Sesil Artuç- Tamar Gürciyan-Araz Kojayan


“This is a mountain story”

SAR by dancer and choreographer Mihran Tomasyan and musician Saro Usta, which was first staged by the Çıplak Ayaklar Kumpanyası in 2015, was performed again a few weeks ago. We believe that the performance itself and the Q&A session afterwards speaks a great deal about the experience of being an Armenian from Turkey and we would like to share the discussion we, three of the Parrhesia members, had with Agos readers.

 S: I first watched SAR in 2015 and was very impressed that Mihran and Saro, whom I have known since my childhood, found a creative way to express their experiences and did it together. For a few months before staging this performance, Mihran and Saro had meetings talking about many topics referring back to their childhood as well as politics. In the end, a mountain story emerged. On the stage, we watch Mihran, who sometimes gains a majestic appearance with the mountain, sometimes is crushed under its weight, sometimes shatters it, and sometimes tries to build another world for himself from those pieces. Since we do not come from homes where the shadow of Ararat does not fall, I think it was not too difficult for any of us to guess which mountain the mountain in question might be, and what kind of a struggle the dancer we were watching found himself in.

T: The piece of paper that was chosen as a representation of the earth and the ground and covered the entire stage formed the basis of the story of the dance performance. At the beginning of the story, the body was invisible under the paper. With every movement of the body, the paper received irreversible interventions, took shape, fluctuated and at the climax of the story turned into the majestic image of Ararat. Then we witnessed the wrinkling and tearing of the paper and the body's departure from the ground. The body's relationship with the ground took on a combative form as it chased after the scattered pieces and collected them in a black plastic bag. The body was now absolutely separated from the earth/paper. This black bag with all the pieces of paper contained fragments of the space of a time unfamiliar to us today.  Later, the body, trying to tear the bag, was excited by a piece it took out of the bag.  Even though it knew that its relation with the land can no longer be reversed, the body, with the hope of the small piece from the bag, danced (halay) around the point where the rising mountain once existed. For me, the dancer's excitement reflected the excitement that we Armenians today feel for the slightest scrap of information acquired through great efforts about the life form of our ancestors' lands. In this respect, the performance presented a successful representation of the relationship we Armenians have with the land today, the alienation that arises from the rupture of this relation with the land and our struggle with the heavy shadow of history that pulls us in.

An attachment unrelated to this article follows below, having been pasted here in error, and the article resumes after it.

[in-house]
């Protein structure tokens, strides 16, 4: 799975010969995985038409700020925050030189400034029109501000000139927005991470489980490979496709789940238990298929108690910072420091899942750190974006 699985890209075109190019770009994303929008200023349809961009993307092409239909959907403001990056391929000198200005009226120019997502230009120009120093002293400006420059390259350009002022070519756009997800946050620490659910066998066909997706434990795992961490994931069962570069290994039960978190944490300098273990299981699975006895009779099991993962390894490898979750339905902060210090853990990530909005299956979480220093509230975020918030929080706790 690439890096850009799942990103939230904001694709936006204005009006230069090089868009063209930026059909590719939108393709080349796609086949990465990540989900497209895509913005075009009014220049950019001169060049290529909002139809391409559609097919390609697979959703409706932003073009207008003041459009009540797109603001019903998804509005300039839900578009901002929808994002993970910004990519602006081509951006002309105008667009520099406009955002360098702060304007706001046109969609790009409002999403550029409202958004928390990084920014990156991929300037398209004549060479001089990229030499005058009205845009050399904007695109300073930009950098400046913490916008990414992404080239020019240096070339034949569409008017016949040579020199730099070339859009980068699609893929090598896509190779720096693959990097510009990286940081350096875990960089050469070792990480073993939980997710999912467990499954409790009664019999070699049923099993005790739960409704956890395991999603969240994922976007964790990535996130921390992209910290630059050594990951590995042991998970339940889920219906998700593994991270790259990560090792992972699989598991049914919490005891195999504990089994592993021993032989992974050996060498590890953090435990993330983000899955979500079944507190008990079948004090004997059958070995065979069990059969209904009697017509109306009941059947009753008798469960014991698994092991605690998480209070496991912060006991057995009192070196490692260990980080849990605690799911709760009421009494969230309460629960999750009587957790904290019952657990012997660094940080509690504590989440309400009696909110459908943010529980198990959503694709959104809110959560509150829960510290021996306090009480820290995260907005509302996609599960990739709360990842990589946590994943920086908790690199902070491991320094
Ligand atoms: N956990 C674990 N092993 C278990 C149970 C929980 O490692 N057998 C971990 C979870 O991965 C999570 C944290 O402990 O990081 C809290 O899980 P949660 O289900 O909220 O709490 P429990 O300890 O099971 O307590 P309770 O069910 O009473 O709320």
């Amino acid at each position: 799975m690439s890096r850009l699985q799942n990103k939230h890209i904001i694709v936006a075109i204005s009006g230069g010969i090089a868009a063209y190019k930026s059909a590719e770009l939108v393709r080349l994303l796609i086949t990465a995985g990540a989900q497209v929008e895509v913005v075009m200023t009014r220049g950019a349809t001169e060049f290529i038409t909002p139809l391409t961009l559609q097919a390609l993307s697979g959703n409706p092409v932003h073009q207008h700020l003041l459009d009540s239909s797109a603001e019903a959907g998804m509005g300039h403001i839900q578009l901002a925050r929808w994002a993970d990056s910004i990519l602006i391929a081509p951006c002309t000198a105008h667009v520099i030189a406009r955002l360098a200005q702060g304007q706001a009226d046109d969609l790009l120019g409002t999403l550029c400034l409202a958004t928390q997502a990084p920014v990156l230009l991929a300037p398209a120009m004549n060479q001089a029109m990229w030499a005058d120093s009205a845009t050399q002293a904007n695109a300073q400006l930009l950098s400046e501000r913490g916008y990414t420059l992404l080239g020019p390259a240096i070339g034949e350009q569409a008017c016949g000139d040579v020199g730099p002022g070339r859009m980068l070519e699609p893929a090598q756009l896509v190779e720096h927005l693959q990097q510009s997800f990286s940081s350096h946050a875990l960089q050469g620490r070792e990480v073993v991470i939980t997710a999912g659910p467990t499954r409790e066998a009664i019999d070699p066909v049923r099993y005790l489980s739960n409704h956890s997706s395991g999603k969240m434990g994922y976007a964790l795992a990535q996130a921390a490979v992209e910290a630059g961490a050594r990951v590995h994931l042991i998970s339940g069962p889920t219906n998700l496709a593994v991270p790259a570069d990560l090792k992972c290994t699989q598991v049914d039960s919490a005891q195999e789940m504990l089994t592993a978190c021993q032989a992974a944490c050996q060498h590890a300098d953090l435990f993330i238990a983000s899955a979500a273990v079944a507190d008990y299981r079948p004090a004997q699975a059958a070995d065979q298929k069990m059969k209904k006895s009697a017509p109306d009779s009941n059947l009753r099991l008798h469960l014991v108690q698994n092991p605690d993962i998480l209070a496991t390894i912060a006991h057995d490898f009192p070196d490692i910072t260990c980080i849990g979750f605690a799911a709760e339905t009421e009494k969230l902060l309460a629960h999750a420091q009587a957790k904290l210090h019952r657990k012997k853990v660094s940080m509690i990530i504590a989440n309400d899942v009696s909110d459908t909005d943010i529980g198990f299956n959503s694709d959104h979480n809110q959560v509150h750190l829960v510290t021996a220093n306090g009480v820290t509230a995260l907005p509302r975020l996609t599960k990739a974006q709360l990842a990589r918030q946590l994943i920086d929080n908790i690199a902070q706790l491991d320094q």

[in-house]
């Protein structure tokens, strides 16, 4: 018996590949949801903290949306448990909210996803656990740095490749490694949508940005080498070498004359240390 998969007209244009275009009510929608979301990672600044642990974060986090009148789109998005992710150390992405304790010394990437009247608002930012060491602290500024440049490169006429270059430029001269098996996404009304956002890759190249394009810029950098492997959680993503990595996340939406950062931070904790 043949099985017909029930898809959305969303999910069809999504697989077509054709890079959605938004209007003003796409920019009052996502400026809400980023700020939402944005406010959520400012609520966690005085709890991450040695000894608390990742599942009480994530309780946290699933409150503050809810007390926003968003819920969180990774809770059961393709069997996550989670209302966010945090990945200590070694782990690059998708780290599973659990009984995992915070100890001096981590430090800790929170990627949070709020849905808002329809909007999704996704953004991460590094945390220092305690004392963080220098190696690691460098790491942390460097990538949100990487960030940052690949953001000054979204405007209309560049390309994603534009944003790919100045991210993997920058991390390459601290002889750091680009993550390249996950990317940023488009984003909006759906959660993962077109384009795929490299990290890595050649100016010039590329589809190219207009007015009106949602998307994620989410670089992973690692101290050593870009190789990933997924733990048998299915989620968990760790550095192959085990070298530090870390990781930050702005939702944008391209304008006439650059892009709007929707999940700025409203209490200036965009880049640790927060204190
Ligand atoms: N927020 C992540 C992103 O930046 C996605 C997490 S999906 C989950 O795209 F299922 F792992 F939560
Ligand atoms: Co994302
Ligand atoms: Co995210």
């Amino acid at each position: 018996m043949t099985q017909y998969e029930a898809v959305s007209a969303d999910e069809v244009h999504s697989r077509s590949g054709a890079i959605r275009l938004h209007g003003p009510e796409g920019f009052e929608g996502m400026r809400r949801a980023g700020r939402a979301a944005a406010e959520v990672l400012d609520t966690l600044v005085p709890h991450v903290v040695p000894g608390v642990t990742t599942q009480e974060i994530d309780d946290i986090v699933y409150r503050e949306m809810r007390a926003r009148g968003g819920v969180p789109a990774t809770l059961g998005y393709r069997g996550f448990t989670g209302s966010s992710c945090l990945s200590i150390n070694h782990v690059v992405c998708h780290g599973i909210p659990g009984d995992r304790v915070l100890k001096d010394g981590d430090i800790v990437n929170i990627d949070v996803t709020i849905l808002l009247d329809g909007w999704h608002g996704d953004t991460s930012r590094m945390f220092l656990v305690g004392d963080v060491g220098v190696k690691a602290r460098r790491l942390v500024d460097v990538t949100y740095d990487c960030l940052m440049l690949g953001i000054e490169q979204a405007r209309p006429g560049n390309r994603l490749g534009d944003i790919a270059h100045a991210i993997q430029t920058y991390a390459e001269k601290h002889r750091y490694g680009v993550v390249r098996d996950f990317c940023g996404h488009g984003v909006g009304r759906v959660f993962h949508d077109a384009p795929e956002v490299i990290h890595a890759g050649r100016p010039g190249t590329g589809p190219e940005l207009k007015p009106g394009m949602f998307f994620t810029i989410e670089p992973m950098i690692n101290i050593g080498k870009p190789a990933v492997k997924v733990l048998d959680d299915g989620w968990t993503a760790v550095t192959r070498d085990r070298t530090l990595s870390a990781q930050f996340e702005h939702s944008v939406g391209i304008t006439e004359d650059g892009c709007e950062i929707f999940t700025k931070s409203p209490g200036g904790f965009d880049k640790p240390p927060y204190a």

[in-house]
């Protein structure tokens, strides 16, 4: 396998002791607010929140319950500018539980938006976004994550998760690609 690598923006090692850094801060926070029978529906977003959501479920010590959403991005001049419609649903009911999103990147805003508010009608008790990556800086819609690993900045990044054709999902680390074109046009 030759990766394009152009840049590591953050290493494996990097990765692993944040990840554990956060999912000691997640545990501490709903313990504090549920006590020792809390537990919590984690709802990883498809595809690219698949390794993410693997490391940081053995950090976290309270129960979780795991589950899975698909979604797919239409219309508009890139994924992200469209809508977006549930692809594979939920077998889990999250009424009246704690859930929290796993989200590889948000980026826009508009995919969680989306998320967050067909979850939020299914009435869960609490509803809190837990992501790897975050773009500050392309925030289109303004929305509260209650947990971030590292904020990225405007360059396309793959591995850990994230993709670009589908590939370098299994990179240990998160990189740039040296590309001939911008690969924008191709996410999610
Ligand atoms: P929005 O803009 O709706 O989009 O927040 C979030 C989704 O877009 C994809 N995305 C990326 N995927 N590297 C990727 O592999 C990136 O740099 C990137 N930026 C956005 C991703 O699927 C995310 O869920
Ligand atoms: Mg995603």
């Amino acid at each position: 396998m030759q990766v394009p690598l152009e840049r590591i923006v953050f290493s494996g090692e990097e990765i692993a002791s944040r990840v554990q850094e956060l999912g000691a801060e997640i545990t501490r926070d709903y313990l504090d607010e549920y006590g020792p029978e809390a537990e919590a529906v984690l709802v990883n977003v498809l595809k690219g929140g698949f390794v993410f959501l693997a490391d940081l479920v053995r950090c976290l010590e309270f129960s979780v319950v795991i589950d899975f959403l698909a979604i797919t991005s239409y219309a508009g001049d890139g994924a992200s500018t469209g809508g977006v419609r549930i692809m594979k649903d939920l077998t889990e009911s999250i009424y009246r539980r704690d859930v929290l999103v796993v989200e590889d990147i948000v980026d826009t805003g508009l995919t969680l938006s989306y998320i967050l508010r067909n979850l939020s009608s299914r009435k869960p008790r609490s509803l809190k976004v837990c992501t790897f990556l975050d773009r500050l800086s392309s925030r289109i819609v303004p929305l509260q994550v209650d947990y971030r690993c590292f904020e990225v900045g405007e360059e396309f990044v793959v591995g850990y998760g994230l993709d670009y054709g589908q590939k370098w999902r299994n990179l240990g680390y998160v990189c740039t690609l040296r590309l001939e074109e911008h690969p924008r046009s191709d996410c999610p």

S: I think the three of us can come together on a common ground, even if we have our differences in how we read performance. Yet, in the Q&A session we heard comments from the room that I would have never expected. Some had read it as an ecology story, some had found an echo of their personal traumas. The fact that Ararat didn't even come to their minds pierced something in me. However, at the point where the impact of Saro's absence on the performance was discussed, I thought that the difference between our perspectives was sometimes doomed to a radical irreconcilability. While the reason for this absence was the fact that Saro had to leave Turkey as many Armenians did, a few audience members said that from an aesthetic perspective they did not feel the absence of music at all. For us, on the other hand, Saro's absence could only indicate the very continuation of the sense of loss in the story we were watching.

A: In the silent studio, Mihran’s gaze fixed upon the first-story window to the left, the intermittently waxed and waned light coming out of it and the struggle as he bundled and embraced the papers with his entire body, took me to my own journey akin to climbing a mountain. As I strive to overcome my everyday challenges, there are moments when I feel like Saint Jacob in his mission to climb Mount Ararat in search of a relic from Noah's Ark, occasionally finding myself back at square one. The legend recounts that even though he had conquered a certain altitude during the day, Saint Jacob would awaken each morning at the foot of Mount Ararat. Disregarding this reality and driven by his unwavering determination, the saint persists in conquering the mountain, perpetuating his climb as an eternal cycle of suffering. The cycle is only broken when, on one fateful morning, an angel places a relic from the ark beside him, marking the fulfillment of his mission. Reflecting on these parallels, I wonder whether those of us who endure eternal suffering due to our identity, as history repeats itself, its ongoing violence, the latest being the ethnic cleansing of the people of Artsakh, will ever break the endless cycle of pain.